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FiveThirtyEight

Politics

It now appears that West Virginia governor Joe Manchin, under various types of political and legal pressure, is more likely than not to call for a special election to replace Robert Byrd in the Senate this year, rather than wait until 2012 as he had originally planned.

If Manchin decides to advance the date of the general election, this obviously creates another great opportunity for Republicans, as West Virginia has become a very red state. Whereas the Senate model that we ran last week gave Republicans only a 6 percent chance of flipping enough seats to take over the Senate, they were already set to benefit from some changes to the model, such as an adjustment we’ll be incorporating to account for polls which are of registered rather than likely voters, as well as the removal of Research 2000 polling from the model. Those methodological changes should boost Republican chances to 10-15 percent.

With another seat in West Virginia now potentially in play, however, their chances figure to improve even further. One of the components of our Senate model, which serves as a compliment to the polling, is a regression analysis that seeks to forecast the outcome of each Senate race based on an incumbent’s approval ratings, the state’s PVI, and the relative experience levels of the two candidates. In a matchup between ‘generic’ Republican and Democrat candidates who have a roughly equal amount of experience, the regression model would expect the Republican to win by 13 points in this cycle in West Virginia, although there is a high degree of uncertainty on that estimate.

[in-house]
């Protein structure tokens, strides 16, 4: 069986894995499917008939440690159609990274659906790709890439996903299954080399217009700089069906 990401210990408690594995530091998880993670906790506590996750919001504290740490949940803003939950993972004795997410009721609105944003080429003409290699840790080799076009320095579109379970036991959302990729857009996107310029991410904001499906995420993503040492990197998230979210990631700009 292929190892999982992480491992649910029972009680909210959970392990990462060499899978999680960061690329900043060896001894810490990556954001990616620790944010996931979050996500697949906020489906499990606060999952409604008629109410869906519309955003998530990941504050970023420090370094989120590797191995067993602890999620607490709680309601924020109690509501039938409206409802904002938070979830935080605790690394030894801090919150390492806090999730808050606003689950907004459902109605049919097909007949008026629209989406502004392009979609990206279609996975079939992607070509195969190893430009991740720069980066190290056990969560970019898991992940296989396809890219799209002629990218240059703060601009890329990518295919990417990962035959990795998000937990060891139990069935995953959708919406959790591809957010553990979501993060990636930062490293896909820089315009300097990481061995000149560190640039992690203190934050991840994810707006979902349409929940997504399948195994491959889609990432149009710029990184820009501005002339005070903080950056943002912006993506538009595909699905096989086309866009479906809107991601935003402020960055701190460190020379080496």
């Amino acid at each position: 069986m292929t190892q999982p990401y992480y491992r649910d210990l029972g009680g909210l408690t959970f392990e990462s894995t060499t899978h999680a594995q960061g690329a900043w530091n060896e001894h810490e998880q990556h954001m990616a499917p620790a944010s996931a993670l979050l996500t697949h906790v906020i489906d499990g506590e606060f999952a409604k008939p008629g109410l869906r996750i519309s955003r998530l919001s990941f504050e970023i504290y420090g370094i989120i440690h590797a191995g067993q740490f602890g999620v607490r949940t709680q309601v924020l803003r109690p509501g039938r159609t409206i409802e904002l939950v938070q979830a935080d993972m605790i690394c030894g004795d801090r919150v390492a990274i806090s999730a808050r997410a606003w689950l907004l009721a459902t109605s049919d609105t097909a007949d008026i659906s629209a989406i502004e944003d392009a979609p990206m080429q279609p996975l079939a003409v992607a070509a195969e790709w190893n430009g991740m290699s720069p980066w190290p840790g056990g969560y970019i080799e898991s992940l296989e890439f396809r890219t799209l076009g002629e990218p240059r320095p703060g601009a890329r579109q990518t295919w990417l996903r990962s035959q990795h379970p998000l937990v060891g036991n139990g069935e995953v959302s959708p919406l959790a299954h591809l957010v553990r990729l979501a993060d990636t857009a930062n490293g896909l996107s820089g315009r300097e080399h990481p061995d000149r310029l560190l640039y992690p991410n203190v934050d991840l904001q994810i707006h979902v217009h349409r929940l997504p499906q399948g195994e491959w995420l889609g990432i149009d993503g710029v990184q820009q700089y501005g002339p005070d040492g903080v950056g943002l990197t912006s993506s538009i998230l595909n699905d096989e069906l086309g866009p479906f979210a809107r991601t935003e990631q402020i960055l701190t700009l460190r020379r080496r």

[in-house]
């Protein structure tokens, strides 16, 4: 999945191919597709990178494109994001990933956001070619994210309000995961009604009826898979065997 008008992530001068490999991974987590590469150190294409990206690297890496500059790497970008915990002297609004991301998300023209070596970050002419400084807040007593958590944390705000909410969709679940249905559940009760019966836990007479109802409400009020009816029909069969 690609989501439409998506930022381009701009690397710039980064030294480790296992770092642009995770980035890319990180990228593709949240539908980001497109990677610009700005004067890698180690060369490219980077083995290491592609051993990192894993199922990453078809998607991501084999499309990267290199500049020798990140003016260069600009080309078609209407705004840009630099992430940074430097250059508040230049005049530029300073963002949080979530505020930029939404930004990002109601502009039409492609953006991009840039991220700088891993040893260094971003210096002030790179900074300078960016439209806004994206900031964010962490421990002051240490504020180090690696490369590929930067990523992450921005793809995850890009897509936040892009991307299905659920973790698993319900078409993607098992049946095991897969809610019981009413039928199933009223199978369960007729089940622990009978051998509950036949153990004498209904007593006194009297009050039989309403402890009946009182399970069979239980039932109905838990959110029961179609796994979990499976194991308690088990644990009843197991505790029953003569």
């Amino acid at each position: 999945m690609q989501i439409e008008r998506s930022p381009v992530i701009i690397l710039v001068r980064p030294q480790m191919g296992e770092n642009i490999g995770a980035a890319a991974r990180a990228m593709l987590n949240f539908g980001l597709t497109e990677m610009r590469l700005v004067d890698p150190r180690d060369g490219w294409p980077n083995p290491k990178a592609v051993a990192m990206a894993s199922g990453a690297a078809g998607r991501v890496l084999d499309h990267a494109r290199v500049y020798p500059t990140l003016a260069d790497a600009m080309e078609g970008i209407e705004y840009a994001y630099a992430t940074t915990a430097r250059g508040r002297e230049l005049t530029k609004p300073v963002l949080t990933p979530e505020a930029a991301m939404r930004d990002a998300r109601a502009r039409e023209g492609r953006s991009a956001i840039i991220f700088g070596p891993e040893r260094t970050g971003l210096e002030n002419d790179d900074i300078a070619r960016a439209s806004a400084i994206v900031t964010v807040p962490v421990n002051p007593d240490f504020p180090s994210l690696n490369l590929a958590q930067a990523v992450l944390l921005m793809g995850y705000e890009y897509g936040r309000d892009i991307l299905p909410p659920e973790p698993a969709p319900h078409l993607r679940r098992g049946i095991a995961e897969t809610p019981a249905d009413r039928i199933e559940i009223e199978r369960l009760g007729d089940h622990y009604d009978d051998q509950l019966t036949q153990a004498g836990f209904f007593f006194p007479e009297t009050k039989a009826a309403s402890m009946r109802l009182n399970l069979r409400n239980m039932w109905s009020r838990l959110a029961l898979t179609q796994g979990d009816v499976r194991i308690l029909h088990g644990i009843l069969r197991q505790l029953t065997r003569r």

However, there is a chance — a good chance — that Manchin himself will decide to run, especially since it’s more or less at his discretion to move the election date forward. Although there are no especially recent polls on Machin’s approval, a PPP poll in May, 2009 put his numbers at 53 percent approving and 34 percent disapproving — these are pretty decent numbers, especially since PPP, for whatever reason, has a fairly strong house effect toward low-ish approval ratings. Also, a Mark Blankenship Enterprises poll in August, 2009 put Manchin’s numbers at just 78 percent approving and 18 percent disapproving.

If we treat Manchin as an incumbent, using an average of his PPP and Blankenship approval ratings, our model shows him as a favorite — but only by a small margin: just 1 point over a Republican at the next-highest level of experience below Senator/Governor, such as a U.S. Representative or a statewide elected officeholder like an Attorney General. Against someone with fewer credentials, like a state senator, Manchin would be a 6-point favorite, and against an outsider with no experience in elected office, he’d be an 11-point favorite.

This seems like a fairly harsh treatment of Manchin, and we should note that this is an exceptionally simplistic model, which may not especially well designed to cope with the unusual situation of an apparently very popular Democratic politician running in a very red state in a very red cycle. On the other hand, the model is relying on fairly outdated approval ratings for Manchin — his numbers may have slipped some, as they have for most Democrats and for most incumbents. And he might suffer a penalty of sorts from having switched from one office to the other (see also: Crist, Charlie), especially since his gubernatorial term is not yet expired.

If Manchin runs for Byrd’s seat and the GOP manages to put up a competent opponent, I would not be surprised if polling showed him as anything from a fairly heavy favroite to a slight underdog. In the absence of that polling, the most prudent characterization is probably that West Virginia leans Democrat if Manchin runs and leans Republican if he doesn’t.

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